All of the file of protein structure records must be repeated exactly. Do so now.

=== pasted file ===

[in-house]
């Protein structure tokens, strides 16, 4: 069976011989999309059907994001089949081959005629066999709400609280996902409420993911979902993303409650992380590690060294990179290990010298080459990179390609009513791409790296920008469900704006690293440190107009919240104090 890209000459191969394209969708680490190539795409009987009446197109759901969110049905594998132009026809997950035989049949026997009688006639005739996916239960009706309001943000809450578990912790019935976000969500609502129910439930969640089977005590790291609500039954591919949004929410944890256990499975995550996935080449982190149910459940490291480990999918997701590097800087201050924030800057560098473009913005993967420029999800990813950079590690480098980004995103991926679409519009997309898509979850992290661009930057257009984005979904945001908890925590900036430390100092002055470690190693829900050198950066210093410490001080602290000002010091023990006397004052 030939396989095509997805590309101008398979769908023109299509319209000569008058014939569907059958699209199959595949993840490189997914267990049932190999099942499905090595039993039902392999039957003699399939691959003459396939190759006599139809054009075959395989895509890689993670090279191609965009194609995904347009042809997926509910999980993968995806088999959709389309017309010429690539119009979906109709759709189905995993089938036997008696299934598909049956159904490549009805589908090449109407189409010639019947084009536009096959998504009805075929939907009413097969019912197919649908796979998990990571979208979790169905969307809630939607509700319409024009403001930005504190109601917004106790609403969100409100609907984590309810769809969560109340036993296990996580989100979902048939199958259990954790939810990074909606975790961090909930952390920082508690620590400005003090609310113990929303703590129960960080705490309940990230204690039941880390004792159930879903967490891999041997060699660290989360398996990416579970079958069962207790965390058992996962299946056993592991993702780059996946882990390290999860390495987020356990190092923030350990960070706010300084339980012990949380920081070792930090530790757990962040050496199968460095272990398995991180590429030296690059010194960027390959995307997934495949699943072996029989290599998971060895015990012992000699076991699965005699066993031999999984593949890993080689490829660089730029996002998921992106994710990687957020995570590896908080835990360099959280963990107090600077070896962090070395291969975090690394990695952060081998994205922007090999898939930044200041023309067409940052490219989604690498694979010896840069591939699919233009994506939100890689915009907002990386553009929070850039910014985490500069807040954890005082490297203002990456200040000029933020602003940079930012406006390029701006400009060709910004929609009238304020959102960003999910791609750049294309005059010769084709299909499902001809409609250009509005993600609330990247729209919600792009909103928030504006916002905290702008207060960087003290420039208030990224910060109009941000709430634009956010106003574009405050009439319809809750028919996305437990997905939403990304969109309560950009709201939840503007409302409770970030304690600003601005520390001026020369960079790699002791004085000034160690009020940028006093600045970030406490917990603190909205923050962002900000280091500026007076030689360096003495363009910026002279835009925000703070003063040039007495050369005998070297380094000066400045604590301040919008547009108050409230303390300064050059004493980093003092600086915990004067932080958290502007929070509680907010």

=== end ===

[in-house]
């Protein structure tokens, strides 16, 4: 069976011989999309059907994001089949081959005629066999709400609280996902409420993911979902993303409650992380590690060294990179290990010298080459990179390609009513791409790296920008469900704006690293440190107009919240104090 890209000459191969394209969708680490190539795409009987009446197109759901969110049905594998132009026809997950035989049949026997009688006639005739996916239960009706309001943000809450578990912790019935976000969500609502129910439930969640089977005590790291609500039954591919949004929410944890256990499975995550996935080449982190149910459940490291480990999918997701590097800087201050924030800057560098473009913005993967420029999800990813950079590690480098980004995103991926679409519009997309898509979850992290661009930057257009984005979904945001908890925590900036430390100092002055470690190693829900050198950066210093410490001080602290000002010091023990006397004052 030939396989095509997805590309101008398979769908023109299509319209000569008058014939569907059958699209199959595949993840490189997914267990049932190999099942499905090595039993039902392999039957003699399939691959003459396939190759006599139809054009075959395989895509890689993670090279191609965009194609995904347009042809997926509910999980993968995806088999959709389309017309010429690539119009979906109709759709189905995993089938036997008696299934598909049956159904490549009805589908090449109407189409010639019947084009536009096959998504009805075929939907009413097969019912197919649908796979998990990571979208979790169905969307809630939607509700319409024009403001930005504190109601917004106790609403969100409100609907984590309810769809969560109340036993296990996580989100979902048939199958259990954790939810990074909606975790961090909930952390920082508690620590400005003090609310113990929303703590129960960080705490309940990230204690039941880390004792159930879903967490891999041997060699660290989360398996990416579970079958069962207790965390058992996962299946056993592991993702780059996946882990390290999860390495987020356990190092923030350990960070706010300084339980012990949380920081070792930090530790757990962040050496199968460095272990398995991180590429030296690059010194960027390959995307997934495949699943072996029989290599998971060895015990012992000699076991699965005699066993031999999984593949890993080689490829660089730029996002998921992106994710990687957020995570590896908080835990360099959280963990107090600077070896962090070395291969975090690394990695952060081998994205922007090999898939930044200041023309067409940052490219989604690498694979010896840069591939699919233009994506939100890689915009907002990386553009929070850039910014985490500069807040954890005082490297203002990456200040000029933020602003940079930012406006390029701006400009060709910004929609009238304020959102960003999910791609750049294309005059010769084709299909499902001809409609250009509005993600609330990247729209919600792009909103928030504006916002905290702008207060960087003290420039208030990224910060109009941000709430634009956010106003574009405050009439319809809750028919996305437990997905939403990304969109309560950009709201939840503007409302409770970030304690600003601005520390001026020369960079790699002791004085000034160690009020940028006093600045970030406490917990603190909205923050962002900000280091500026007076030689360096003495363009910026002279835009925000703070003063040039007495050369005998070297380094000066400045604590301040919008547009108050409230303390300064050059004493980093003092600086915990004067932080958290502007929070509680907010």